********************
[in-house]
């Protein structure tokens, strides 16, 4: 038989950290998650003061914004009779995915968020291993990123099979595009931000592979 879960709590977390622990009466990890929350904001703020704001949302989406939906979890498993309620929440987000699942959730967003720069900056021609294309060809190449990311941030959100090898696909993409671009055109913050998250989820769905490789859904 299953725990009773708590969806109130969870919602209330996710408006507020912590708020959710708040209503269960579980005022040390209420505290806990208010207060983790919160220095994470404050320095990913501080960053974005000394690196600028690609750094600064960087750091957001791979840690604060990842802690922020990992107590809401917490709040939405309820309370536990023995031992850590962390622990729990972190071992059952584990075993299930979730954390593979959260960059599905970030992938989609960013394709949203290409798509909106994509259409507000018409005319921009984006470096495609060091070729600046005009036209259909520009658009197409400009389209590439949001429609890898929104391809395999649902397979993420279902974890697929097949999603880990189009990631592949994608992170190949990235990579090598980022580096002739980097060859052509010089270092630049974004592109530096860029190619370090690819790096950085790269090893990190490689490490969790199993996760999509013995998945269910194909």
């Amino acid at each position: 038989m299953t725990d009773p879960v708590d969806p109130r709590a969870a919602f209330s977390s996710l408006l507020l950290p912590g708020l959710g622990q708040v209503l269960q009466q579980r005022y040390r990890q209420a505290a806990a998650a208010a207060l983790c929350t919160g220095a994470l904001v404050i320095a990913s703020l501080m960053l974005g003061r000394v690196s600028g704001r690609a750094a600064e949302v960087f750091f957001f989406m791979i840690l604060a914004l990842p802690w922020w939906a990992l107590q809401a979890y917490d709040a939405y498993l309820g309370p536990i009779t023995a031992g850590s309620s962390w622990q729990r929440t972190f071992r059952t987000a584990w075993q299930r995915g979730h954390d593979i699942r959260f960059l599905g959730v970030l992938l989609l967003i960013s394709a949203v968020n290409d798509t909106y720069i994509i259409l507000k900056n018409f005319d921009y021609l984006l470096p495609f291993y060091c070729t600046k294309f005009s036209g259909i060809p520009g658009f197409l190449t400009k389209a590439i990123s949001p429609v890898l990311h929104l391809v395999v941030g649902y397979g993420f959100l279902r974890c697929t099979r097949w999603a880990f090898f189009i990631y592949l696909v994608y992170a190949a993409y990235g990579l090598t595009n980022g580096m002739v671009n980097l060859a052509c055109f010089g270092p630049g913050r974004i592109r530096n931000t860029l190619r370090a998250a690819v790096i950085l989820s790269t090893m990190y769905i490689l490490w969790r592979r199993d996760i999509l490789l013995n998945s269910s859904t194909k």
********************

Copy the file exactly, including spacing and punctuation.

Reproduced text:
[in-house]
């Protein structure tokens, strides 16, 4: 038989950290998650003061914004009779995915968020291993990123099979595009931000592979 879960709590977390622990009466990890929350904001703020704001949302989406939906979890498993309620929440987000699942959730967003720069900056021609294309060809190449990311941030959100090898696909993409671009055109913050998250989820769905490789859904 299953725990009773708590969806109130969870919602209330996710408006507020912590708020959710708040209503269960579980005022040390209420505290806990208010207060983790919160220095994470404050320095990913501080960053974005000394690196600028690609750094600064960087750091957001791979840690604060990842802690922020990992107590809401917490709040939405309820309370536990023995031992850590962390622990729990972190071992059952584990075993299930979730954390593979959260960059599905970030992938989609960013394709949203290409798509909106994509259409507000018409005319921009984006470096495609060091070729600046005009036209259909520009658009197409400009389209590439949001429609890898929104391809395999649902397979993420279902974890697929097949999603880990189009990631592949994608992170190949990235990579090598980022580096002739980097060859052509010089270092630049974004592109530096860029190619370090690819790096950085790269090893990190490689490490969790199993996760999509013995998945269910194909």
């Amino acid at each position: 038989m299953t725990d009773p879960v708590d969806p109130r709590a969870a919602f209330s977390s996710l408006l507020l950290p912590g708020l959710g622990q708040v209503l269960q009466q579980r005022y040390r990890q209420a505290a806990a998650a208010a207060l983790c929350t919160g220095a994470l904001v404050i320095a990913s703020l501080m960053l974005g003061r000394v690196s600028g704001r690609a750094a600064e949302v960087f750091f957001f989406m791979i840690l604060a914004l990842p802690w922020w939906a990992l107590q809401a979890y917490d709040a939405y498993l309820g309370p536990i009779t023995a031992g850590s309620s962390w622990q729990r929440t972190f071992r059952t987000a584990w075993q299930r995915g979730h954390d593979i699942r959260f960059l599905g959730v970030l992938l989609l967003i960013s394709a949203v968020n290409d798509t909106y720069i994509i259409l507000k900056n018409f005319d921009y021609l984006l470096p495609f291993y060091c070729t600046k294309f005009s036209g259909i060809p520009g658009f197409l190449t400009k389209a590439i990123s949001p429609v890898l990311h929104l391809v395999v941030g649902y397979g993420f959100l279902r974890c697929t099979r097949w999603a880990f090898f189009i990631y592949l696909v994608y992170a190949a993409y990235g990579l090598t595009n980022g580096m002739v671009n980097l060859a052509c055109f010089g270092p630049g913050r974004i592109r530096n931000t860029l190619r370090a998250a690819v790096i950085l989820s790269t090893m990190y769905i490689l490490w969790r592979r199993d996760i999509l490789l013995n998945s269910s859904t194909k």